Louie Giglio, pastor of Passion City Church in Atlanta
lee Steffen—AP
By Elizabeth Dias
December 1, 2014

Christmas—and its ubiquitous cheer—is already everywhere. And when life is not exactly cheery, it can be hard to celebrate “Joy to the World.” That’s why pastor Louie Giglio, the founder of Passion City Church in Atlanta, is using a new book to encourage evangelicals to recover the church holiday that leads up to Christmas: Advent.

For most people, “Advent” means calendars of little chocolate treats behind paper windows, one for each December day until the Christmas morning. But Advent actually is a four-week liturgical period leading up to Christmas. It marks the start of the Christian new year, which this year started on the last Sunday in November, and is as important to church history as Lent is to Easter—it symbolizes a period of prayer and reflection before the coming holy day. Catholic, Orthodox, and mainline Protestant churches tend to follow the liturgical calendar, and so they celebrate the four Sundays of Advent—each one has a different meaning, liturgy and Bible verses that go with it. Evangelical churches tend to have fewer ties to historical church practices, so the idea of them celebrating Advent is relatively new.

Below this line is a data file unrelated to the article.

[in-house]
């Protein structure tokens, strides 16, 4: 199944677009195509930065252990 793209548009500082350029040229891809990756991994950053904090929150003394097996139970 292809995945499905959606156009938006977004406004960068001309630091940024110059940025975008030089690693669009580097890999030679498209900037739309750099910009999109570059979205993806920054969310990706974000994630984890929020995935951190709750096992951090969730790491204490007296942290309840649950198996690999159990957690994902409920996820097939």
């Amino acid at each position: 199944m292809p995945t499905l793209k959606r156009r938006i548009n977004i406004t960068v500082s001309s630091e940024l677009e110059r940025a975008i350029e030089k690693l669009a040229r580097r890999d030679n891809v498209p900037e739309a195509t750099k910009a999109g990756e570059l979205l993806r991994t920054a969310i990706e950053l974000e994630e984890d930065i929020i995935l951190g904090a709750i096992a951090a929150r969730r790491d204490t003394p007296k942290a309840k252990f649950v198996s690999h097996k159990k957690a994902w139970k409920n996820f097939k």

This year, Giglio is encouraging both his church and the broader evangelical community to spend time celebrating Advent as a way to build trust in God when times are hard. His message is personal. He wrote his new Advent devotional, Waiting Here For You: An Advent Journey of Hope, with a family going through cancer in mind, and then three months later, his father-in-law was given an incurable cancer diagnosis. “The word ‘advent’ means expectation,” Giglio explains. “It is building into our framework of Christmas the confidence that God is going to come through for us.”

Celebrating Christmas, Giglio says, is about more than just marking Jesus’ birthday; it’s also about remembering God’s presence in hard times. Jesus was born “on tax day to a couple that had the cloud of pregnancy hanging over their heads, a couple that was out of town and didn’t have money and in a cave, and was alone and afraid in the middle of the night,” he explains, recounting the narrative of Jesus’ birth. “We try to dramatize it a lot, but God really did come on the craziest day of all,” he says.

For many evangelical megachurches, where Christmas can quickly become about evangelizing, holiday performances, mission outreach, and extravagant nativity scenes, that spiritual message can fall by the wayside. But Giglio hopes that Advent can offer a new encouragement. “I don’t have a neat and tidy message of faith—it does not always work out the way we want it to work out,” Giglio says. “Christmas is a reminder that God is at work and those plans are still unfolding. … That is a miracle.”

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